Your Pop-up Store
Consider your crowdfunding page on Kickstarter or Indiegogo to be your virtual pop-up store. You have a small space in a well-populated commercial space for a set amount of time. During this time, people can look at your product, meet your team, and find out what it is you have going on – with the ultimate hope that they leave you with a pre-order for your soon-to-be product.
While you may find success in the commercial space alone, people who don’t visit will have no idea about your product, just like someone wouldn’t see your pop-up store unless they visited the mall or high street where you rented your space.
Now, if you were going to run an offline pop-up, wouldn’t you reach out to the media? The same tactic works with online pop-ups crowdfunding campaigns.. There may be a horde of people who would snatch up your product up in a heartbeat if they knew about your Kickstarter or Indiegogo campaign, but chances are, they’ll never find out about your creation unless you tell them through the media.
The Greatest Thing You’ve EVER Seen
Media is the lifeblood of most crowdfunding campaigns, and PR is how you get that media attention. While Indiegogo and Kickstarter have a variety of tools to drive traffic your way, PR is the tool that effectively drags outside attention into your humble little crowdfunding page. Your ability to get mentioned on the internet, in print, and other media channels will be the main factor in determining whether or not your campaign acquires new customers.
“But Sejung!” you shout. “How the hell do I get writers to talk about my crowdfunding page?”
Glad you asked. You can’t force them to write (well technically you could through sponsorship, which costs $$, or by using some extralegal tactics, but most startups like to keep costs down and stay out of jail).
However! You can pitch to writers about your product, before and during your campaign to get writers excited about your product, convince them that their readers will like it too, and ask them to write. Best of all, pitching emails to writers is free (if you do it yourself) and won’t land you in jail.
Your crowdfunding product should be unique and well-prepared. This means you shouldn’t be idiot #483 trying to get people to fund your potato salad making endeavour. Instead, your product should be something new, innovative, improved, or otherwise noteworthy for buyers.
If your product has any of the aforementioned qualities, be assured there that there is a writer somewhere out there who will write about it.
It’s now your job to find that writer and reveal to them the greatest thing they’ve ever laid eyes on: your product.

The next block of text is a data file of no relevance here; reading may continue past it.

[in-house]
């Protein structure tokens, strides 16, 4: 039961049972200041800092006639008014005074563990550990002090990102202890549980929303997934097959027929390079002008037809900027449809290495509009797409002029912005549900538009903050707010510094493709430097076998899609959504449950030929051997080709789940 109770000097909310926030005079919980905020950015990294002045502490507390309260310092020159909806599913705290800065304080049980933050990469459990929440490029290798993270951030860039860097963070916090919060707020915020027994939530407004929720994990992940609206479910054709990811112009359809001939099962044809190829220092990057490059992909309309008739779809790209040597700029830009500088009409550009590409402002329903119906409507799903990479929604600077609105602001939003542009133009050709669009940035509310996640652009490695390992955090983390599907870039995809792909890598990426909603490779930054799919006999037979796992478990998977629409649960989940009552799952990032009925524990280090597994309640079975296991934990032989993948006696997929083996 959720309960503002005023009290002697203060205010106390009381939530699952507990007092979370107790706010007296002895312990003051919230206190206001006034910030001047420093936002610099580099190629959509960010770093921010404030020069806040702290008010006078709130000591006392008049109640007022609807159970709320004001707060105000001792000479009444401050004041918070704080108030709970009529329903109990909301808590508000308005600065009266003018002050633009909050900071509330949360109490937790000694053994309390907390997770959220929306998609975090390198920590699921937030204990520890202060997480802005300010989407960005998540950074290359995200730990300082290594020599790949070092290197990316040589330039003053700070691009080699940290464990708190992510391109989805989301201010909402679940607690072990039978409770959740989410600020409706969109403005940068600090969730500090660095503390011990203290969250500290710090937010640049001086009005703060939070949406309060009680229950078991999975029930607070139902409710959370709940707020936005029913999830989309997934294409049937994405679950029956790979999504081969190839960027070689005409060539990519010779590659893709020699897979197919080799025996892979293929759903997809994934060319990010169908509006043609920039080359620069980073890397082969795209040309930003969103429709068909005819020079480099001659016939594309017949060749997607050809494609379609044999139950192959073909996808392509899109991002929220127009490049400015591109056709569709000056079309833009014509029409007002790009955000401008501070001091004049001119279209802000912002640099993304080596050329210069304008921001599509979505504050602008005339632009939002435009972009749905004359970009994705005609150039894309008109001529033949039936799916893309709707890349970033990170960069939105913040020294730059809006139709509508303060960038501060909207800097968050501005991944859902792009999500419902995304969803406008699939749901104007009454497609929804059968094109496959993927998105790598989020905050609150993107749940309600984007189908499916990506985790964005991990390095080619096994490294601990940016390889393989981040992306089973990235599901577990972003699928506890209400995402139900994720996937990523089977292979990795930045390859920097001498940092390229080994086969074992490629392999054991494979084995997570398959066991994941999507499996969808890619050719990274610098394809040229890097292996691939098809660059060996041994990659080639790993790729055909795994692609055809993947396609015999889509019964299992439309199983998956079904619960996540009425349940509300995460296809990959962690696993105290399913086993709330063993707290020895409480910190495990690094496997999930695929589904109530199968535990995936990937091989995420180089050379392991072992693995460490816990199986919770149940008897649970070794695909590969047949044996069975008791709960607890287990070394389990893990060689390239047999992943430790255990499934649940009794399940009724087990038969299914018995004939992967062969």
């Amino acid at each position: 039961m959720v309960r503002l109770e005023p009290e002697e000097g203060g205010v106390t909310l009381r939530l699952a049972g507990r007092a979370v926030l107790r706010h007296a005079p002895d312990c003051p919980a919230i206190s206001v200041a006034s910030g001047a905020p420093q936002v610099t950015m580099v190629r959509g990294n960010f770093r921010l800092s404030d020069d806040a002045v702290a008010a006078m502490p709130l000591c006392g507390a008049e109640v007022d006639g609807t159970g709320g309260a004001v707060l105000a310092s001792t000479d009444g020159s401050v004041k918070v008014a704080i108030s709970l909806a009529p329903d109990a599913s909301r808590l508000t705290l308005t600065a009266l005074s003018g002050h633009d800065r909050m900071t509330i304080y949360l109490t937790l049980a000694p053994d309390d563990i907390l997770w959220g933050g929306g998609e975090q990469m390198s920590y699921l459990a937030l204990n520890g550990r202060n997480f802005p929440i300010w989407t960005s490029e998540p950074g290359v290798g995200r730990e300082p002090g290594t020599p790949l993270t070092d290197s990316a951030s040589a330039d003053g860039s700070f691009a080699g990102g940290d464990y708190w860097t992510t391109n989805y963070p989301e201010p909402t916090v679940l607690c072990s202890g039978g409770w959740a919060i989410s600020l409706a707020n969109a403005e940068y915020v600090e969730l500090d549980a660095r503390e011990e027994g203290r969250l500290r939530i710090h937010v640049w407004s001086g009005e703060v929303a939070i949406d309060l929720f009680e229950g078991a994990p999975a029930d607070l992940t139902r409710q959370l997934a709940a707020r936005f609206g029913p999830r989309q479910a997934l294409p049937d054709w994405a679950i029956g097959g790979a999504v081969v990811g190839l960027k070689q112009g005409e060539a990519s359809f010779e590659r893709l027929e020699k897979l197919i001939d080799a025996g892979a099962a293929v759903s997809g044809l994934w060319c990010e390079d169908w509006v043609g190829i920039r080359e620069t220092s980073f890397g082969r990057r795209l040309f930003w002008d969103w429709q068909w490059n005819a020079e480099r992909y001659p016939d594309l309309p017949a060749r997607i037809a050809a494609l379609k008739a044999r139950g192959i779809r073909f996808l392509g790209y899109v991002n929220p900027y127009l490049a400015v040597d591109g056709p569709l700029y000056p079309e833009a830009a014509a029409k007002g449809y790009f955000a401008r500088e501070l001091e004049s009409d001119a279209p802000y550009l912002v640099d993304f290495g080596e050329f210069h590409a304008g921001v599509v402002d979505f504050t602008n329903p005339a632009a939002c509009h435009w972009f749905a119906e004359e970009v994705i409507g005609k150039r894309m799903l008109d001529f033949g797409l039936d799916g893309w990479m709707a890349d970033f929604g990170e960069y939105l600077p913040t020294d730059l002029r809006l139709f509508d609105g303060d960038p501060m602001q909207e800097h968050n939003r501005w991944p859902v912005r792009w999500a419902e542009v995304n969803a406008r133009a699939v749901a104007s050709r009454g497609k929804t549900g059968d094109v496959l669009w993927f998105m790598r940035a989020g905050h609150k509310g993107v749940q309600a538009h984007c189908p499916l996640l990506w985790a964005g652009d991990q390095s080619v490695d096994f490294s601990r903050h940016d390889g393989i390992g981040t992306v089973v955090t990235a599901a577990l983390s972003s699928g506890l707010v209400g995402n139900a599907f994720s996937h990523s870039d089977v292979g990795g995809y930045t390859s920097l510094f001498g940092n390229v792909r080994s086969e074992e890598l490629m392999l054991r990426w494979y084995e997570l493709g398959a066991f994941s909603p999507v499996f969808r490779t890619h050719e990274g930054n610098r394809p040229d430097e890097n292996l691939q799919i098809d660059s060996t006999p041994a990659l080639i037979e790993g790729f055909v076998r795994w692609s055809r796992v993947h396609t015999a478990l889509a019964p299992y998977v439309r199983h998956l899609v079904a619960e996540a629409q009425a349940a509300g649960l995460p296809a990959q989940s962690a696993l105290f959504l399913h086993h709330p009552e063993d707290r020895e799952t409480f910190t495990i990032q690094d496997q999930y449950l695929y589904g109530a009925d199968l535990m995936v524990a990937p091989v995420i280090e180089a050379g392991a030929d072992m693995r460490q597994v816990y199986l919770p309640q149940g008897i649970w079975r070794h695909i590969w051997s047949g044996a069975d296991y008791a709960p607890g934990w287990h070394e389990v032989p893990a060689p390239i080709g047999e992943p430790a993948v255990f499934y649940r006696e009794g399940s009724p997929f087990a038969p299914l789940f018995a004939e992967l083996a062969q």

While the “greatest thing ever” may be a stretch, it is your job to generate and communicate that excitement and buzz about your product to the writer. This means you’re telling the writer why your product is unique, what makes it awesome, and why they should tell their readers about it.
For example, in one of our previous crowdfunding campaigns we reached out to writers about an iPhone case called, Alt.
While Alt was in essence a phone case, the design and utility made it eye-catching and unique. This is the email I sent to Hypebeast which resulted in an article a day later.
You ever find it funny we care so much about how a phone looks and then waste no time in putting it in a big block of ugly?
A couple of years ago, mod-3 wanted to combat that issue so that people wouldn’t have to put their iPhones into bulky-nuclear-winter-apocalypse cases. They drew a slew of imitators and now their back at again with a new case called Alt. Alt launches on Kickstarter November 4th.
The minimalist design is now even simpler with a simple snap-on piece built using high-strength Polymer. On top of that, the case is equipped with a magnet that NASA uses on the Mars Rover to let you stick your phone on mounts (included).
If you want more information you can find it in the attached press kit (also linked). If you want more information, let me know. Alternatively if you want to talk with the Founder of mod-3, Hendra Bong, I can arrange that too.
Thanks for reading.
Mind you, Hypebeast is an urban streetwear platform showcasing fashion and accessories for what I would presume to be a relatively young audience (between say 15 to 30?). The email adopts a playful tone to reflect their writing style while keeping the vitals of the product in-tact.
So just how impactful was that article? Let’s just say I sent Hypebeast another email thanking them for publishing. ☺
Getting covered on places like Hypebeast or other high-traffic websites will result in hundreds (if not thousands, depending on the platform) of clicks towards towards your page. After that it’s on you to make sure your page can sell (I wrote about that too!).
Keep in mind that while publications drive traffic towards your site, it’s also an unofficial stamp of approval. Being published on somewhere like The New York Times, means a writer at a world-class publication found your product to be compelling and legitimate enough to write about – best of all, it’s not even out for public consumption yet. This unofficial seal of approval is another voucher in making sure people pre-order your product.